Question for you. How Long will you allow our Elected Officials to Ignore Your Protections under the Public Trust before you Join Us to begin to put Conflicts of Interest, Special Interest participating on Advisory Groups to name a few into Court? We have the Research to begin to put a stop to it. We have The ATTORNEYS, the research, the Passion, The Religious Rights, The Trust Research, the only thing missing is 57,500 paid members. Our President has trampled our Environment enough. It is Time we assemble to put a stop to State Agencies, Fish and Game, Advisory Groups. Please for your resources, Join the Howl that will be heard the World Over!
WASHINGTON — A new U.S. advisory board created to help rewrite federal rules for importing the heads and hides of African elephants, lions and rhinos is stacked with trophy hunters, including some members with direct ties to President Donald Trump and his family.
A review by The Associated Press of the backgrounds and social media posts of the 16 board members appointed by Interior Secretary Ryan Zinke indicates they will agree with his position that the best way to protect critically threatened or endangered species is by encouraging wealthy Americans to shoot some of them.
One appointee co-owns a private New York hunting preserve with Trump’s adult sons. The oldest son, Donald Trump Jr., drew the ire of animal rights activists after a 2011 photo emerged of him holding a bloody knife and the severed tail of an elephant he killed in Zimbabwe.
The first meeting of the International Wildlife Conservation Council was scheduled for Friday at the Interior Department’s headquarters in Washington. Council members aren’t being paid a salary, though the department has budgeted $250,000 in taxpayer funds for travel expenses, staff time and other costs.
CONNECTIONS TO TRUMP
Among Zinke’s appointees is Steven Chancellor, a longtime Republican fundraiser and chairman of American Patriot Group, an Indiana-based conglomerate that includes a company that supplies Meals Ready to Eat to the U.S. military.
According to Safari Club member hunting records obtained in 2015 by the Humane Society, Chancellor has logged nearly 500 kills — including at least 18 lions, 13 leopards, six elephants and two rhinos.
In early 2016, records show Chancellor filed for a federal permit to bring home the skin, skull teeth and claws from another male lion he intended to kill that year in Zimbabwe, which at the time was subject to an import ban imposed by the Obama administration.
Later that same year, Chancellor hosted a private fundraiser for then-candidate Trump and Mike Pence at his Evansville, Indiana, mansion, where the large security gates leading up the driveway feature a pair of gilded lions.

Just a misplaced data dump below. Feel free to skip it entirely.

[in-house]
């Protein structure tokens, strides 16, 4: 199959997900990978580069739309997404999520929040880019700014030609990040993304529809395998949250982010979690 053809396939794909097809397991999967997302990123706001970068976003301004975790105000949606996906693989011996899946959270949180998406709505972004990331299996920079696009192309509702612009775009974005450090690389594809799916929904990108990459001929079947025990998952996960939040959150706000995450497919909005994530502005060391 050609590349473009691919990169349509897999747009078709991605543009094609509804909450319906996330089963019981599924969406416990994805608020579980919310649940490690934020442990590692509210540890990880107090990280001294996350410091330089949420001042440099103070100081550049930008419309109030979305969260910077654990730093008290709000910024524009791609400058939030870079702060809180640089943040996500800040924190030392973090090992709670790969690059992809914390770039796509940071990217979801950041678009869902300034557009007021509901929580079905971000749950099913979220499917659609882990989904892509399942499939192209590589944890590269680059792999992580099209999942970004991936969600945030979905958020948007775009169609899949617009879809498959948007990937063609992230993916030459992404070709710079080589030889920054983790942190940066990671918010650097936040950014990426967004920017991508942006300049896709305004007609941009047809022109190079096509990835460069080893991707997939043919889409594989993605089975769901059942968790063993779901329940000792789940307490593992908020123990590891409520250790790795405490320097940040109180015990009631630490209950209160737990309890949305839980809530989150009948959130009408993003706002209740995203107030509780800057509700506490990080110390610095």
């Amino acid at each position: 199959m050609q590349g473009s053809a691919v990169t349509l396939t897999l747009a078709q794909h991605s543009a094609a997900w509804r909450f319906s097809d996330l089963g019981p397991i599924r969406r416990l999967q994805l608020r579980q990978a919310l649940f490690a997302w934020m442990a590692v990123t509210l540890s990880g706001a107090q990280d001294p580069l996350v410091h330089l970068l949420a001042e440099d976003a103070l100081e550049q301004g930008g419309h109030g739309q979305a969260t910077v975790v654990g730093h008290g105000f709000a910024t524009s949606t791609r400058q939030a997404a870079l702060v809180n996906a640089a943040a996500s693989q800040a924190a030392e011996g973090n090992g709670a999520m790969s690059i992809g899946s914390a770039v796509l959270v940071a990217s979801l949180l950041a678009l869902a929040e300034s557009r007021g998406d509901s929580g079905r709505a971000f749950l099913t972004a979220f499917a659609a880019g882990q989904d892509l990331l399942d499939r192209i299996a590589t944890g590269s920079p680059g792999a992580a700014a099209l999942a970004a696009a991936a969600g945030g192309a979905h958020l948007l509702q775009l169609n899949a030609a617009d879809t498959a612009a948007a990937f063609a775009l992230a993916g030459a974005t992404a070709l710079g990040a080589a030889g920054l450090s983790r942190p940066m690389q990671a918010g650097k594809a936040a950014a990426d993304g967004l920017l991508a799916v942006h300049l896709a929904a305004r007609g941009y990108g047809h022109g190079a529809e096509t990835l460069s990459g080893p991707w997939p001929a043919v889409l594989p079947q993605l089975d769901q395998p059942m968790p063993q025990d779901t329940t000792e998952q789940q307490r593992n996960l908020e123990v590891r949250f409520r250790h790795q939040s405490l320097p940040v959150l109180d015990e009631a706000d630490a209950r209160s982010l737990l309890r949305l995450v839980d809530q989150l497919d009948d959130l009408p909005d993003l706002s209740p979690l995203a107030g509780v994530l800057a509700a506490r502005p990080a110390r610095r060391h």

Chancellor did not respond to a phone message seeking comment on Thursday.
In the fight to win approval for imports of lions from Zimbabwe, Chancellor was represented by Conservation Force, a non-profit law firm in Louisiana. It was founded by John Jackson III, a lawyer and past Safari Club president who also has been appointed to the advisory council by Zinke.
Chris Hudson, a lawyer and past president of the Dallas chapter of the Safari Club, also was appointed. He made headlines in 2014 when the club auctioned off a permit for $350,000 to kill an endangered black rhino in Namibia. Hudson later joined with Jackson in providing legal representation to the winning bidder, who sued Delta after the airline refused to fly the rhino’s carcass back to the United States.
Appointees include professional hunters. Peter Horn is an ex-vice president of the Safari Club International Conservation Fund and a vice president for high-end gun-maker Beretta. He runs the company’s boutique in Manhattan, where well-heeled clients can drop as much as $150,000 for a hand-engraved, custom-made shotgun.
Horn wrote in his 2014 memoir that he co-owns a hunting property in upstate New York with Trump Jr. that has a 500-yard range “put together” by Eric Trump.
The AP reported last month that the Trump sons were behind a limited-liability company that purchased a 171-acre private hunting range in the bucolic Hudson Valley in 2013, complete with a wooden tower from which owners and their guests shoot at exploding targets.
Horn did not respond to a message seeking comment.